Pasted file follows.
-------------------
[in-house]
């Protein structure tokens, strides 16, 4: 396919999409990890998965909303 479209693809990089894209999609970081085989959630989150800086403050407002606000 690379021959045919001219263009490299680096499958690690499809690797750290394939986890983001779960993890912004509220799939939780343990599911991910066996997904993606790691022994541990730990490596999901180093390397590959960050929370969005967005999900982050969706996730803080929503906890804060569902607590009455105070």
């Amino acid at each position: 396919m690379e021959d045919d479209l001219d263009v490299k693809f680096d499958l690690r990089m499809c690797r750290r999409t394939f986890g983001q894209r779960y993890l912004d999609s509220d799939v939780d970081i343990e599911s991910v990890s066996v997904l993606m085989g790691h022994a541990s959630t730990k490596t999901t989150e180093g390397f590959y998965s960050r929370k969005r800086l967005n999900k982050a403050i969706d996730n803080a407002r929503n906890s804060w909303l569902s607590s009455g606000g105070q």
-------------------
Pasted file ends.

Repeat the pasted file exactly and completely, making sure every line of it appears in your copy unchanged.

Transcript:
[in-house]
């Protein structure tokens, strides 16, 4: 396919999409990890998965909303 479209693809990089894209999609970081085989959630989150800086403050407002606000 690379021959045919001219263009490299680096499958690690499809690797750290394939986890983001779960993890912004509220799939939780343990599911991910066996997904993606790691022994541990730990490596999901180093390397590959960050929370969005967005999900982050969706996730803080929503906890804060569902607590009455105070």
């Amino acid at each position: 396919m690379e021959d045919d479209l001219d263009v490299k693809f680096d499958l690690r990089m499809c690797r750290r999409t394939f986890g983001q894209r779960y993890l912004d999609s509220d799939v939780d970081i343990e599911s991910v990890s066996v997904l993606m085989g790691h022994a541990s959630t730990k490596t999901t989150e180093g390397f590959y998965s960050r929370k969005r800086l967005n999900k982050a403050i969706d996730n803080a407002r929503n906890s804060w909303l569902s607590s009455g606000g105070q």